A black day for Sheikh Family after their teenage daughter, died on Saturday due to negligence and refusal of treatment at government hospitals. She was diagnosed with malaria and in spite of the authorities knowing about the seriousness of the patient’s case, she was not attended properly on time. The poor family had to rush from one government hospital to another for treatment of their daughter. Here is the report how the negligent medical treatment of government hospitals in Goa that took her life.
[su_expand more_text=”READ MORE” less_text=” ” height=”0″ hide_less=”yes” link_style=”button” link_align=”center”] The Sheikh family after running from one government hospital to another finally admitted their daughter at a private hospital in Mapusa where, however, she died on Saturday evening.
Rakshanda was taken by her father Iqbal to the North Goa District Hospital on May 17 for treatment of fever along with her teenage brother Rashid. Their blood samples were sent for examination by the hospital authorities and therefore Iqbal was told to come back on the next day to collect the reports.
When Iqbal went to the hospital to collect the reports on May 18 he was shocked as his daughter’s blood test report was missing, while his son Rashid had tested negative for malaria. Hence the blood samples of Rakshanda were taken again and the report handed over to her father by afternoon. A report of rakshanda was positive for malaria, so she was admitted immediately by the doctors at hospital. But, instead of asking for an X-ray, she was allegedly given no treatment till Thursday afternoon.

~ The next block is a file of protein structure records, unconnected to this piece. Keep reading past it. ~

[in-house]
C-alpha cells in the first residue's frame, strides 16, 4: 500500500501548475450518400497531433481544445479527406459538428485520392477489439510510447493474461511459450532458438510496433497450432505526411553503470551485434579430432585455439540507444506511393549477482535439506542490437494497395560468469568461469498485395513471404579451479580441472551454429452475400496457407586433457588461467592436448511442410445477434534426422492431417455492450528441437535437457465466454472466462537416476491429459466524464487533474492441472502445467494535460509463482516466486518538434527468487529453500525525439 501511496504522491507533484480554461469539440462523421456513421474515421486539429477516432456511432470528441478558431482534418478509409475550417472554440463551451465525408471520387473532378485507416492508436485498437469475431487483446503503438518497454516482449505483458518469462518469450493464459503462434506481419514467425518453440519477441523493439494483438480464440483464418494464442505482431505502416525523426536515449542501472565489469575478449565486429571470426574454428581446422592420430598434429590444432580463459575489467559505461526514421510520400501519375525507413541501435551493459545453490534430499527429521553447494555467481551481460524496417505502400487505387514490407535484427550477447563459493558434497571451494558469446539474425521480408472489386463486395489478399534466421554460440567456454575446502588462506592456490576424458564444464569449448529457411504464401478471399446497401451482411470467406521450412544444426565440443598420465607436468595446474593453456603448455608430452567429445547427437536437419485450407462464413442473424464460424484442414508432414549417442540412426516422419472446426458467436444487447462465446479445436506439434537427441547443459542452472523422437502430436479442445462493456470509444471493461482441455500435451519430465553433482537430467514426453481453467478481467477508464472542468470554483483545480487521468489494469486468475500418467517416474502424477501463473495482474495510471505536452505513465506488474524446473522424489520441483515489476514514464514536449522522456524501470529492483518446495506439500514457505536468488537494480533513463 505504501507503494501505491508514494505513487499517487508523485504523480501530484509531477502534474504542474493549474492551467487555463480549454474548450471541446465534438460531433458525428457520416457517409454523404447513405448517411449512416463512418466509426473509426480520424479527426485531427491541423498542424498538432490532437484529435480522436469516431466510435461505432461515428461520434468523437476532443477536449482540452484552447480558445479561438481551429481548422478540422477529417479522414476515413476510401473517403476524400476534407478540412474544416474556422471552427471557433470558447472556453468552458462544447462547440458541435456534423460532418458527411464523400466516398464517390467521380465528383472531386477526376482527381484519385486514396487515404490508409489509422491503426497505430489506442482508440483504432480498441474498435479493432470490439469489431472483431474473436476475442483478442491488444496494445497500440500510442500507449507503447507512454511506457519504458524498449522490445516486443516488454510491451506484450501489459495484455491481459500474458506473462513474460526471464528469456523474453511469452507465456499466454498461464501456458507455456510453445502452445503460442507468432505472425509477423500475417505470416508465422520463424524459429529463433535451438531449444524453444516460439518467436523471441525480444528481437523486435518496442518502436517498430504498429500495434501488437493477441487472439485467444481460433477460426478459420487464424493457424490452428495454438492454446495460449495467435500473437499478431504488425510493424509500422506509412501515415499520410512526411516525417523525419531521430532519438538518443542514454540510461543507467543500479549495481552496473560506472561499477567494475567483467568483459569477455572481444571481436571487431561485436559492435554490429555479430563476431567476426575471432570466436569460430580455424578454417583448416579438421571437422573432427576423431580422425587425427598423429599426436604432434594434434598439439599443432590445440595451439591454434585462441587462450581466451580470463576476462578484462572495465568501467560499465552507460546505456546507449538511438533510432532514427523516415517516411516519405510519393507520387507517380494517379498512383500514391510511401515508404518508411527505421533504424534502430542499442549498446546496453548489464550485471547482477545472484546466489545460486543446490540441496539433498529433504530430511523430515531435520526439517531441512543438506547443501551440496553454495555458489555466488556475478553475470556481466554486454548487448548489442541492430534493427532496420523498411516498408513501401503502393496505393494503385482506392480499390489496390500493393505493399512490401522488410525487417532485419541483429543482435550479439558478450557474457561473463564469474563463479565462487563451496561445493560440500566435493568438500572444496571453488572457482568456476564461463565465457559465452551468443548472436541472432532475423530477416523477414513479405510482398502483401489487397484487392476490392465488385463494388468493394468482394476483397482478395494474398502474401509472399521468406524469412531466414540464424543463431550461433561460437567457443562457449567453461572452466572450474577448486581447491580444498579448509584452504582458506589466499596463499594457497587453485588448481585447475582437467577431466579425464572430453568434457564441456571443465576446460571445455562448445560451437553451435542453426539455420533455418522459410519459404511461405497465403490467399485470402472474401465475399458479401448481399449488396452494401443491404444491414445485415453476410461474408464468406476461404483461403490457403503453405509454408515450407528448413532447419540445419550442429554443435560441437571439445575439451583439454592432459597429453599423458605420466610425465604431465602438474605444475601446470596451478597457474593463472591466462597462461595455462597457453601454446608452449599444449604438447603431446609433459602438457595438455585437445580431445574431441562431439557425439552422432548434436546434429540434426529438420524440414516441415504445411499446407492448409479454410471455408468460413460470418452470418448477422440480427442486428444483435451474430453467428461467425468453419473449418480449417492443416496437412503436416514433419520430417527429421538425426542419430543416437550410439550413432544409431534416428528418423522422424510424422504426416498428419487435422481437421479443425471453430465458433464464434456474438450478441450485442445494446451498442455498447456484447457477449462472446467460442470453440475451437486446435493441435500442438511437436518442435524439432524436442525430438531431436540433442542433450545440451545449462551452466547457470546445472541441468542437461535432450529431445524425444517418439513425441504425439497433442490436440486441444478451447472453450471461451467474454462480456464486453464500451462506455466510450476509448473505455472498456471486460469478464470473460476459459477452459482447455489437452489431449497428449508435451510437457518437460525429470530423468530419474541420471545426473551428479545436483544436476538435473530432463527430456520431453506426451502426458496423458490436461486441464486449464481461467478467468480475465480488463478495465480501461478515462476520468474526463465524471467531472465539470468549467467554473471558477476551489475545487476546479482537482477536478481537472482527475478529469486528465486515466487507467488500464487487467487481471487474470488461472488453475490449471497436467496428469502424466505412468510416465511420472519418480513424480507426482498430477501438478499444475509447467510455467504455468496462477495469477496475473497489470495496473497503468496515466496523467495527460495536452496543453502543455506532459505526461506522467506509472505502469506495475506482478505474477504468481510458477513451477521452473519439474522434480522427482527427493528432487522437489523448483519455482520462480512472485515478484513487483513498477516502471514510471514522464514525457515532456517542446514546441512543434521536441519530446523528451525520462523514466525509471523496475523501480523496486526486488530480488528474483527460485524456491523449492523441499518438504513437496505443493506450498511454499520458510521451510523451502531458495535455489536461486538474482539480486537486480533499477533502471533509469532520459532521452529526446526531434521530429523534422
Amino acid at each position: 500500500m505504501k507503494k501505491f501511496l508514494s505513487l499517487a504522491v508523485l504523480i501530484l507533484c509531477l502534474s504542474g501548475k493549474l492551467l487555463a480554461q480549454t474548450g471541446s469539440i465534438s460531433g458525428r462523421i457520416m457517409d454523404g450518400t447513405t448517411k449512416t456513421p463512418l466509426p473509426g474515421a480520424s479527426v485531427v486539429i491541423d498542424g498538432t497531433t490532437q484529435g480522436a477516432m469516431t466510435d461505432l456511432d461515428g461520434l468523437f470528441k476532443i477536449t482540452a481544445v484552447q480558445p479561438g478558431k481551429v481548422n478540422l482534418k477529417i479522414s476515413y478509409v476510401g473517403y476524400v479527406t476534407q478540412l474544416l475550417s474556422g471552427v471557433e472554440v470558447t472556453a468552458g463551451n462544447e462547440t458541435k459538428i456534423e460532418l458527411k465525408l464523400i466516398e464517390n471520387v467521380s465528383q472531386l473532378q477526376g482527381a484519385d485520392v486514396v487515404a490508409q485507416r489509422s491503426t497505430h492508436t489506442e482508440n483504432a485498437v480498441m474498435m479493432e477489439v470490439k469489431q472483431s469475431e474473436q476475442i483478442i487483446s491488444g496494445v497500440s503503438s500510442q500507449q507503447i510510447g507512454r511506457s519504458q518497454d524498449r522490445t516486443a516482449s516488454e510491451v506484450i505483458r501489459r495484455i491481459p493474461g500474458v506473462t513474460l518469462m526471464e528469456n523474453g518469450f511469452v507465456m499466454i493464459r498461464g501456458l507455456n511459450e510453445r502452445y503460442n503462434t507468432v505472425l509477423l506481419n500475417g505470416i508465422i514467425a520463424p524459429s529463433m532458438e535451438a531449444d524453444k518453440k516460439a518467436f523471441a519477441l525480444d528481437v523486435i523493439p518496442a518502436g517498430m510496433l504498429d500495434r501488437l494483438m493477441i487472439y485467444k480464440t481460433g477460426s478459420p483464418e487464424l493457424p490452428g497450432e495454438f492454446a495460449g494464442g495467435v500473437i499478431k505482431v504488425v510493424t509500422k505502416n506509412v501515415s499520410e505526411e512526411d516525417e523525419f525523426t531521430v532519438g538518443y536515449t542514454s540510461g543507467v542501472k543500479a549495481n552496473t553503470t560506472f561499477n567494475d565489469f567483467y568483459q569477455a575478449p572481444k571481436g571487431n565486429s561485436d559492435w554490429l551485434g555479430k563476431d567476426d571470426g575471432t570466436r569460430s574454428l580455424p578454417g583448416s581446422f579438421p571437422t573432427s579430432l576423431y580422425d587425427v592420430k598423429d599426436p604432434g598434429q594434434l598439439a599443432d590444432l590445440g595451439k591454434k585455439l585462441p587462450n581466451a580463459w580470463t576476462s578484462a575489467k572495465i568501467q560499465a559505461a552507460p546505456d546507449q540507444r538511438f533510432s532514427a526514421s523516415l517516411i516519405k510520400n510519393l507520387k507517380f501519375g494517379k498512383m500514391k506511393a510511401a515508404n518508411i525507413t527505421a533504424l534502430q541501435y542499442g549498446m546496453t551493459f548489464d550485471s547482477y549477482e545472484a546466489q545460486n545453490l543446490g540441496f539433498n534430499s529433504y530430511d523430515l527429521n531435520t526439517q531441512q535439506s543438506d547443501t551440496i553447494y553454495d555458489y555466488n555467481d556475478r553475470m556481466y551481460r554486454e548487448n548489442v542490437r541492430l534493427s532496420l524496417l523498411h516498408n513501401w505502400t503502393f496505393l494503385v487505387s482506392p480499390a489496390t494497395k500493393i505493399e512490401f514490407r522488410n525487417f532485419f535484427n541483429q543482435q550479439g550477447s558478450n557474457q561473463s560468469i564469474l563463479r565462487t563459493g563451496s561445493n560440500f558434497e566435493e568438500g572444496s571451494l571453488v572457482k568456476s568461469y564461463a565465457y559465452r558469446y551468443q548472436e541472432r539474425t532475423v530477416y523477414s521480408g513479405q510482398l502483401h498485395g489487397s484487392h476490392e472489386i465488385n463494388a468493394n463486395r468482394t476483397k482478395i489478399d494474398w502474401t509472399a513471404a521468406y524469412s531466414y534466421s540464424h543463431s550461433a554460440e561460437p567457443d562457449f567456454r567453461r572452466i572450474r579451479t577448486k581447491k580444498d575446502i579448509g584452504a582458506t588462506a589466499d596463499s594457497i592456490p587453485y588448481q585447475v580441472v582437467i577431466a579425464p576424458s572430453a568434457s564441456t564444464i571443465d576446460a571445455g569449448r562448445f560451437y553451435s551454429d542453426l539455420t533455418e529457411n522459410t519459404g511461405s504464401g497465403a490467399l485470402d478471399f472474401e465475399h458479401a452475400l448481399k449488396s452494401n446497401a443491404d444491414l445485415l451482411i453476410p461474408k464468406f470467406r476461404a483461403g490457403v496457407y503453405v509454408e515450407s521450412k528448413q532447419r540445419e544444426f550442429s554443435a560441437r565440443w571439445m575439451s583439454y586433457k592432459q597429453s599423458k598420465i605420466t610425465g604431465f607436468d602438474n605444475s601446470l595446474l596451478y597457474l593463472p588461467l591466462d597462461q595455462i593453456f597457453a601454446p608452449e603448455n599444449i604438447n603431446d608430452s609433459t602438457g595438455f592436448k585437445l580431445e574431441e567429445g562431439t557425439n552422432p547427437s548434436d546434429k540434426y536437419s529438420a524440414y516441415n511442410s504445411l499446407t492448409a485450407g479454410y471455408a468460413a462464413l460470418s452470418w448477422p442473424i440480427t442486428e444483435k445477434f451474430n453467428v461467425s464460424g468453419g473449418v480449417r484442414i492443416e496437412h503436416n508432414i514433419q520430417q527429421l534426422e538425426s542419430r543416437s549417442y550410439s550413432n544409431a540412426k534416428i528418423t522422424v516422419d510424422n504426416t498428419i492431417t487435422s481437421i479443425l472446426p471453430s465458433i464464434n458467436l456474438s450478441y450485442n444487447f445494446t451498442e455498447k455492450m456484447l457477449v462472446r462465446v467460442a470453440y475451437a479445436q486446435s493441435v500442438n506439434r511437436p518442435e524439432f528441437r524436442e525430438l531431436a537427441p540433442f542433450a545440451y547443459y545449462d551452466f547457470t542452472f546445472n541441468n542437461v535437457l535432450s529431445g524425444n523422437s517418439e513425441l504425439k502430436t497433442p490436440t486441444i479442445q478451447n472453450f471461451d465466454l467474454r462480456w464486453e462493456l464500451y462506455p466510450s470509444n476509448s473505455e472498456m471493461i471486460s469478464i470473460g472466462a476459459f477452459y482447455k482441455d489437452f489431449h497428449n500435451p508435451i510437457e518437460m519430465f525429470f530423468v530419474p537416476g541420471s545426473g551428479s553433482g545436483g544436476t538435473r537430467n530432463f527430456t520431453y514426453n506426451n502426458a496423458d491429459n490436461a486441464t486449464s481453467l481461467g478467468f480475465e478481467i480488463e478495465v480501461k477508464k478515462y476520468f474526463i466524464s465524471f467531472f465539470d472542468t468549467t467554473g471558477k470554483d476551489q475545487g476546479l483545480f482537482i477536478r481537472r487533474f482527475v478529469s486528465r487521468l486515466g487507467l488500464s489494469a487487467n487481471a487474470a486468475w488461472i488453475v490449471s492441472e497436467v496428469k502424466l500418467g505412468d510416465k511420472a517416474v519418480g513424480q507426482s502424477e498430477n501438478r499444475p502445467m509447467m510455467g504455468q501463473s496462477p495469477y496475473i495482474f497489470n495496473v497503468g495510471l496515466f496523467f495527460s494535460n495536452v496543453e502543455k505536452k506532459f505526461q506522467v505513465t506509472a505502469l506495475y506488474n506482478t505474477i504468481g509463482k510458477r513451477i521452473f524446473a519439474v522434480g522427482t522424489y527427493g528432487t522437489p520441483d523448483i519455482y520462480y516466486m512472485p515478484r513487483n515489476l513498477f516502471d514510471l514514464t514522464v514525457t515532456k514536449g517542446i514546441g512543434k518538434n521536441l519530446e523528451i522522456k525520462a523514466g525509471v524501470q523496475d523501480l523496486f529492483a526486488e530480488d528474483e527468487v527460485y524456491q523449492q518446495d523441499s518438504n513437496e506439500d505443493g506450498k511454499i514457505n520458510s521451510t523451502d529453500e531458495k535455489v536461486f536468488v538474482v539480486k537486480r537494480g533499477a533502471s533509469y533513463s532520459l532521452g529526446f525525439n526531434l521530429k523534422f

At around 12.30 pm on Thursday, the medical superintendent examining the patient’s file referred her to the Goa Medical College and Hospital (GMC) at Bambolim for further treatment.
Without informing Rakshanda’s father about the seriousness of her condition, the hospital authorities shifted her to the GMC in an ambulance.
It was when the patient’s family reached at GMC, the doctors examined her, and advised them to shift her to a private hospital as her condition was critical and the GMC could not make arrangements for a ventilator.
Rakshanda’s family rushed her back to Mapusa, and admitted her in a private hospital where she was later given a treatment. But as her condition was already critical by the time, she was not been able to respond properly to the treatment and died on Saturday evening.
Father of the deceased expressed anger over the negligence on the part of the district hospital authorities and the lack of facilities at the GMC. If she was treated on time she might have recovered from it.
Deputy Chief Minister Francis D’Souza, who also holds the Health portfolio said, “I need to check, as nowadays normally people do not die of malaria. I have to look into the details.” He also said that the district hospital authorities should have not referred the patient to the GMC but instead advised the family to take the patient to a private hospital, as the GMC has a restricted number of ventilators. He also said that he would order an inquiry in this matter.